All this political fiddling in Washington could be tolerable, if Maine and other northern states were actually burning. Then, all those eligible for low-income heating assistance might actually stay warm.

Except “frozen” is the better word. It describes the low-income and elderly Mainers shivering inside their cold homes, and in fear of further plummeting mercury, and how Congress – in its well-heated, taxpayer-funded halls – isn’t moving toward freeing up additional funds for heating subsidies.

On Tuesday, senators from Maine, New Hampshire, Minnesota, Alaska and Oregon asked federal budget-makers to “reevaluate their spending priorities” for the Low Income Home Energy Assistance program, or LIHEAP, which (like so many things) hasn’t kept pace with the spiraling cost of oil.

LIHEAP’s $1.8 billion appropriation was based on February’s per-barrel oil price: $58. The senators noted the price is now about $88; it rose to $94.30 on Wednesday. Funding today’s program on yesterday’s numbers is untenable.

Only Washington can provide respite from winter’s cold, for thousands of families in Maine and across the nation. MaineHousing, the agency tasked with administering LIHEAP, reports there are about 50,000 households that will receive benefits, on a total current budget of $27 million.

That’s an average benefit of $540 per household, which isn’t enough for one tankful of heating oil. For the extended duration of Maine’s winter, this will not be enough. For those Mainers who depend on LIHEAP for heating their homes, there are long, cold and desperate times ahead.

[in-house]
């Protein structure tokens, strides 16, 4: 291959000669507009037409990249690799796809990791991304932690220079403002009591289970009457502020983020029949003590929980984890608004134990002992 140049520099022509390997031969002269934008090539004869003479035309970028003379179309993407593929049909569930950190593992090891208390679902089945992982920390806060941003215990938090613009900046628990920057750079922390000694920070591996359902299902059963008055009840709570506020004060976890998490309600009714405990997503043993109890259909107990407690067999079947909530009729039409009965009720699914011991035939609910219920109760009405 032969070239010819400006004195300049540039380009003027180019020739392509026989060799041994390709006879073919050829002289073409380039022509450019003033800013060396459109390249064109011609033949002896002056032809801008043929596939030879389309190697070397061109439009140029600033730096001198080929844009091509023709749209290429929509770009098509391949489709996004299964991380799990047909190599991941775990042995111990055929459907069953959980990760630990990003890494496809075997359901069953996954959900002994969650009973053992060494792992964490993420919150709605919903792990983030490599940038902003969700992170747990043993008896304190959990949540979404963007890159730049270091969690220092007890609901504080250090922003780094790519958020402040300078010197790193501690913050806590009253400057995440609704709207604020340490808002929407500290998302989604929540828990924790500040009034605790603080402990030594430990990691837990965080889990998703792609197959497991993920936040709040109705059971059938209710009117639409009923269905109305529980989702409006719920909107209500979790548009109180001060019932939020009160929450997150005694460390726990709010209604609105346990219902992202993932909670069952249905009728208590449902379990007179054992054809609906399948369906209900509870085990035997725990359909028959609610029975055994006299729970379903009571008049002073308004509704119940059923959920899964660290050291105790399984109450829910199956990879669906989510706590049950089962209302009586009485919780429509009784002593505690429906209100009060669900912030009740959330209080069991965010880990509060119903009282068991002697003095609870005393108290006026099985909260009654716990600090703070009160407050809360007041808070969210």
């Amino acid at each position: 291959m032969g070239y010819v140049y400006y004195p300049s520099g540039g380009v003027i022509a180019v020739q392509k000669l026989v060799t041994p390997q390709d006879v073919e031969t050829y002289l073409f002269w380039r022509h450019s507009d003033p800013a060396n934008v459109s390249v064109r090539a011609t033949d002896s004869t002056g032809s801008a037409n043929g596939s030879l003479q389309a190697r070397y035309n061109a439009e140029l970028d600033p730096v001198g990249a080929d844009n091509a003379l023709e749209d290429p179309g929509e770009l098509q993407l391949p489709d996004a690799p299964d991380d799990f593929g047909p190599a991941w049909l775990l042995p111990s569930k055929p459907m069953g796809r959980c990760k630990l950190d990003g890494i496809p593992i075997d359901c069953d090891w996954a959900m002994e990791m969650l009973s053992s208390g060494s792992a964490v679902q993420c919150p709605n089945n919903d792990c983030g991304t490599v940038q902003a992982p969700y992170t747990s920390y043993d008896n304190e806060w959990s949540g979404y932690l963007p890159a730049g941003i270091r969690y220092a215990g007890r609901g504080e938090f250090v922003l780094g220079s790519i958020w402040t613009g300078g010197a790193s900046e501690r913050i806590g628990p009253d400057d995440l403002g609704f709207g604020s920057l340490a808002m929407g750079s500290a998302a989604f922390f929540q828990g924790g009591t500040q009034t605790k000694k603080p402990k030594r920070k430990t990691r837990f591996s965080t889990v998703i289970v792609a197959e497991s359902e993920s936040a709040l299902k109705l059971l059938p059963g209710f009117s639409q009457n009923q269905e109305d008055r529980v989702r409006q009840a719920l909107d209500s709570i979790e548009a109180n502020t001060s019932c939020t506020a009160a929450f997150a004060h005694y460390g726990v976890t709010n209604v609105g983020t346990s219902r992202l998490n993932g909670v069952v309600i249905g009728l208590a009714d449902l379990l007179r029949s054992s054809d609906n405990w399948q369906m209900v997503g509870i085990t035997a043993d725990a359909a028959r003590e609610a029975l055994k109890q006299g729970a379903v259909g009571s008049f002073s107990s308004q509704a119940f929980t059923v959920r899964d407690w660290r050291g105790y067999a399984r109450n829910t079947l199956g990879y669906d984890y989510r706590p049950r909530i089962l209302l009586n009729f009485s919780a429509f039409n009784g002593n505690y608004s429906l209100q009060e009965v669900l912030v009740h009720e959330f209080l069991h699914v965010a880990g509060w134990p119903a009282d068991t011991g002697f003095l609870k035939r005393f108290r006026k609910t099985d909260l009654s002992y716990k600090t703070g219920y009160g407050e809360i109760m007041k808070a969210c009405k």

The federal government must act. In the short-term, it means appropriating millions more for LIHEAP benefits. In the long-term, it means furthering alternative energy developments and regulating the troublesome petroleum commodity market, which oil dealers blame for price inflation.

In Maine, the long-term also means diversifying the availability of other home heating sources, to reduce our state’s unique over-reliance on heating oil. A Bethel lawmaker, Rep. Tim Carter, has legislation coming seeking rebates for installing geothermal heating systems, for example.

It’s a start. With more than 80 percent of our aging housing stock utilizing oil for heating, Maine is too vulnerable to shifts in the petroleum market.

Another critical need is preventative weatherization of older homes, especially in rural areas. Irv Faunce, of Western Maine Community Action, tells of arriving in Rangeley with a fraction of the state-distributed weatherization kits needed just for the crowd of people that appeared to meet him.

Next year, distributing to homeowners the tools of energy efficiency cannot fall so short.

LIHEAP, as a program, is in trouble, as would any subsidy that provides less to its recipients, while costing more to taxpayers. First things first, however. Maine’s congressional delegation must continue to clamor for LIHEAP funds, to keep people warm now. It’s too late for other solutions, or to simply wait for spring.

Winter is here.

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